Patel decided early on to have images that starkly contrasted with the story that unfolds in the narration. Knowing many individuals who experience “Notes To My Father” would not have an relatable experience to Ramadevi’s, she wanted to take the viewer into Ramadevi’s world; to allow them to hear and understand her inner voice and create empathy towards her.  She felt images that related directly to the experiences described would interfere with a personal connection the viewer could develop by listening closely to what was said.

“The intention was to juxtapose the beautiful lush visuals with the unseen, dark reality of her internal life so as to challenge the viewer in a visceral way,” said Patel.

Because Ramadevi, along with her father, is featured in the VR footage at different points (example: she drinks tea with her father under the shade of a majestic tree), Patel had Nagalakshmi join them on the set to help her subjects feel calm and open. The film was shot in a minimalist style to create a deeper emotional impact:  The camera remains static in a central spot on each location, allowing the viewer to look into the open environment with little activity to interfere with the words.  The editing was also rather straight forward highlighting clean cuts which aimed to enhance tone and the emotional journey of the narrated story.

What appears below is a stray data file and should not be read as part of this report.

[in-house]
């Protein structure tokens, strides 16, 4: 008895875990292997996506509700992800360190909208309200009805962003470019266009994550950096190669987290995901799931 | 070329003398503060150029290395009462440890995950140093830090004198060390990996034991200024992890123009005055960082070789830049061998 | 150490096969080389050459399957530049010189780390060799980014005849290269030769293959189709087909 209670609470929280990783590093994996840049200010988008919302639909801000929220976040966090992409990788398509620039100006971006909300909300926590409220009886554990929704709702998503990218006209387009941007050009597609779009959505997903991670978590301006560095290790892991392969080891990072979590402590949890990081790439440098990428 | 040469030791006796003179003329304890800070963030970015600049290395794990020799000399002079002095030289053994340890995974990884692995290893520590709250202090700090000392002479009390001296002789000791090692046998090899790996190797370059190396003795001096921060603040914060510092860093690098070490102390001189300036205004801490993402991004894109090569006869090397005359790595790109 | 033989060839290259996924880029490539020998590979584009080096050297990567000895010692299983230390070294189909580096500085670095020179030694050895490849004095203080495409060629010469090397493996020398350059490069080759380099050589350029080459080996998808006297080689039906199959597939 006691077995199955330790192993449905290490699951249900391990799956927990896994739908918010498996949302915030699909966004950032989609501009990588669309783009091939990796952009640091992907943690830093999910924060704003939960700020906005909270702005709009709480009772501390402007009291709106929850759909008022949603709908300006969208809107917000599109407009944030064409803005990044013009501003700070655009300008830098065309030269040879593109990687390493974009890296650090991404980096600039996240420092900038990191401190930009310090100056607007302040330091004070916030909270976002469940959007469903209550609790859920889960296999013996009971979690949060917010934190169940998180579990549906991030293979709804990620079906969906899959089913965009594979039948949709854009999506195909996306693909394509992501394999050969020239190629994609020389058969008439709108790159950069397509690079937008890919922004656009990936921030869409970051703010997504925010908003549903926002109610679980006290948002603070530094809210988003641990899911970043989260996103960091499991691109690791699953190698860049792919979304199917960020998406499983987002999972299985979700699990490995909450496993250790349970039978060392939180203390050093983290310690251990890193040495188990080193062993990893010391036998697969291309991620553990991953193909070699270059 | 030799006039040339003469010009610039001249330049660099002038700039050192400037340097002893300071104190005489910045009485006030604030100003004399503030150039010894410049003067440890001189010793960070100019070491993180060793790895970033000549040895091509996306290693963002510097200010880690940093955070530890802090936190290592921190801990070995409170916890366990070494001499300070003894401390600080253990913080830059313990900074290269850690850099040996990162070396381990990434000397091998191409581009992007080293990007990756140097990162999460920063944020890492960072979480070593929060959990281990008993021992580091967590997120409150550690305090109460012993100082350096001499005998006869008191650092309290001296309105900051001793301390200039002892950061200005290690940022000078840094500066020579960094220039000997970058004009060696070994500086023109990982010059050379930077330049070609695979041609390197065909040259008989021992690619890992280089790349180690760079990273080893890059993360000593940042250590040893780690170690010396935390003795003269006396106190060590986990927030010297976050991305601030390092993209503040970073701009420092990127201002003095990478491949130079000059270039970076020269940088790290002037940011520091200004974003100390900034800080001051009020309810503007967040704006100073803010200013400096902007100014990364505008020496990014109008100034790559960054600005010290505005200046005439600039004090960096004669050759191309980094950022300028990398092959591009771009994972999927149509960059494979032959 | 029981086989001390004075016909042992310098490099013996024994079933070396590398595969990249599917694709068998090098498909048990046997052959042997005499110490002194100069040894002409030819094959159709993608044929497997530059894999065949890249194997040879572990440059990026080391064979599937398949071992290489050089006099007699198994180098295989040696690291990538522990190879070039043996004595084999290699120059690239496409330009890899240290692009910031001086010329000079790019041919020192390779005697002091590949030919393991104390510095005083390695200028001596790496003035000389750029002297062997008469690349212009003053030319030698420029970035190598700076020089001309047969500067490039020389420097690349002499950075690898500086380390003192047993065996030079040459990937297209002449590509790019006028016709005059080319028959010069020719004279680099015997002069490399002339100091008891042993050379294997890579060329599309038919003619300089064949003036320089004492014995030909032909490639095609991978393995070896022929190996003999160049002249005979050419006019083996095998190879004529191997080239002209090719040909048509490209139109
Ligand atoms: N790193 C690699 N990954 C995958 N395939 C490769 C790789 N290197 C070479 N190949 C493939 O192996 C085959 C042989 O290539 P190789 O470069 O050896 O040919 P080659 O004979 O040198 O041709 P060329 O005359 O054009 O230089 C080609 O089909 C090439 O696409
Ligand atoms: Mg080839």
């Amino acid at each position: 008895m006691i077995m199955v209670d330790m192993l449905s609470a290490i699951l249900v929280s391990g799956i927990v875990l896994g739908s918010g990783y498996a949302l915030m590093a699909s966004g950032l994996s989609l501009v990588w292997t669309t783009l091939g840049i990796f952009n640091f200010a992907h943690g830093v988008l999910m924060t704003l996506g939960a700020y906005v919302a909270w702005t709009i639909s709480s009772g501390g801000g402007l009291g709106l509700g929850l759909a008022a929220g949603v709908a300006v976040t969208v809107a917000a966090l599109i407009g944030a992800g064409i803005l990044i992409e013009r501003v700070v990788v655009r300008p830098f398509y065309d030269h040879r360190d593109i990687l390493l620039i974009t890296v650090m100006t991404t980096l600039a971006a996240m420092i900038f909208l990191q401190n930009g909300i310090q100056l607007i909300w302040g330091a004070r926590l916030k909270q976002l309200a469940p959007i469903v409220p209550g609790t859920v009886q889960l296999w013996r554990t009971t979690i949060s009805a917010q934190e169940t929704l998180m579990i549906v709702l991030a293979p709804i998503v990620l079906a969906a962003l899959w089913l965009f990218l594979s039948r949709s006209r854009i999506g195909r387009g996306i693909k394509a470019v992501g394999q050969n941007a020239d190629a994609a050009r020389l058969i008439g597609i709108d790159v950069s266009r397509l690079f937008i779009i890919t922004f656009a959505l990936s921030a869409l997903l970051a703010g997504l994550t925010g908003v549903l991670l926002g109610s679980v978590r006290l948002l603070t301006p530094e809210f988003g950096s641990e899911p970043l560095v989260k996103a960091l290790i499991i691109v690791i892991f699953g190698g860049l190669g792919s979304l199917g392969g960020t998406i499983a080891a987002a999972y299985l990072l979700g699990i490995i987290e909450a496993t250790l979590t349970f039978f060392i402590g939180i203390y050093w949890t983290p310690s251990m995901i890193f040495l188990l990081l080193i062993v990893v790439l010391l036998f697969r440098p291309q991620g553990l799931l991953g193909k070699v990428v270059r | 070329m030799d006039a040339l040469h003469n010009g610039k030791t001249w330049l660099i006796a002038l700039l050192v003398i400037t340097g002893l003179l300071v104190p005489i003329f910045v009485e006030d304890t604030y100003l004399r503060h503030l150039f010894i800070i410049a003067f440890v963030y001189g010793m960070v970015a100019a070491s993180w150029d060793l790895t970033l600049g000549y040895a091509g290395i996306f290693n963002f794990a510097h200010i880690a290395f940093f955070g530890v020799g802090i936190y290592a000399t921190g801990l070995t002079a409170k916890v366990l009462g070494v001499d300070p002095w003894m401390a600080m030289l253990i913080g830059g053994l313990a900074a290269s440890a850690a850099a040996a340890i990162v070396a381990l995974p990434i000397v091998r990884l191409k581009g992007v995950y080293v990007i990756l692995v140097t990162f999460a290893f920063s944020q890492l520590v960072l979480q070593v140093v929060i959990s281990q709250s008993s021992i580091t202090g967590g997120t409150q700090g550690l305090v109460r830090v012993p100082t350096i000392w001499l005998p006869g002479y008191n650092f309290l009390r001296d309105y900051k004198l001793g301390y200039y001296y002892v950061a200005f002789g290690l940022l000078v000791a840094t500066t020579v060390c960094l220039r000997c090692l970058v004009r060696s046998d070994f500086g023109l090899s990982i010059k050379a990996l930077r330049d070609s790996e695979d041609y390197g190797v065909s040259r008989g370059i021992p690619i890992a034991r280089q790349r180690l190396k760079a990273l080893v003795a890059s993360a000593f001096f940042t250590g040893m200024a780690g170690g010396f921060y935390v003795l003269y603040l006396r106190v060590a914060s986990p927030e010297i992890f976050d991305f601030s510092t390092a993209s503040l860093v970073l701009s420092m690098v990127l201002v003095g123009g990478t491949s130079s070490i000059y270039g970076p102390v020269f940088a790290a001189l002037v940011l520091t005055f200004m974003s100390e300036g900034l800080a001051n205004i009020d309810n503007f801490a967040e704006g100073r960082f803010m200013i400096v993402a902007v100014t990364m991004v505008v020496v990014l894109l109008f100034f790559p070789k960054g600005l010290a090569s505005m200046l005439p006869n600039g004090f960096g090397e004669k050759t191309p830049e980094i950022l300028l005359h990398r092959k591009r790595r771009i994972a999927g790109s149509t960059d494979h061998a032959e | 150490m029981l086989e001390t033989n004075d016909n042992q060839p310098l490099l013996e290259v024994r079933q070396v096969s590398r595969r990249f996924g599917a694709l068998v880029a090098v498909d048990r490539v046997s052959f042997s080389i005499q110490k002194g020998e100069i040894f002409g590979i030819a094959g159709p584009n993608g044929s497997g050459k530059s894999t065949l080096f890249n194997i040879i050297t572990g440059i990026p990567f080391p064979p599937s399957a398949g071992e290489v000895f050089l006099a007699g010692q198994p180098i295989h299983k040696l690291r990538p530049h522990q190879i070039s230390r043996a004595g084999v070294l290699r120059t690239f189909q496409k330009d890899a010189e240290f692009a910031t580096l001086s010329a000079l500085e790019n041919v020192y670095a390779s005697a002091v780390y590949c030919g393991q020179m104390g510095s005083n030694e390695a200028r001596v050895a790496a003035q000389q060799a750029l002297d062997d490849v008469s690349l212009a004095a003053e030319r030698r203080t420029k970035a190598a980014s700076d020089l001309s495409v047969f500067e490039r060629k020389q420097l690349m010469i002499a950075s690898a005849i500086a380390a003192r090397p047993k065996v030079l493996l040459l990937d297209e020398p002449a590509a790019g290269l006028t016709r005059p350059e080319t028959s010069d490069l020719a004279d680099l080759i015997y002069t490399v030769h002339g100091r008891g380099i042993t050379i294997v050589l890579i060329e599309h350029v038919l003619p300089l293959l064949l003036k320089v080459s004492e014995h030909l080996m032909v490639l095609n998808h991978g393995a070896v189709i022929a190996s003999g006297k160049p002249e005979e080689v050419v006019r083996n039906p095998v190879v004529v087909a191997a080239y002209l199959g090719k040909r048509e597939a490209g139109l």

“Notes To My Father” was first screened, along with the other VR for Good commissioned experiences, at the Sundance Film Festival in January, 2017. It had its official World Premiere at the South By Southwest Film Festival in March, 2017.  Patel hopes more viewers will have the opportunity to witness “Notes To My Father” at upcoming film festivals and VR salons in the months ahead.

To learn more about “Notes To My Father” please visit:

Notes To My Father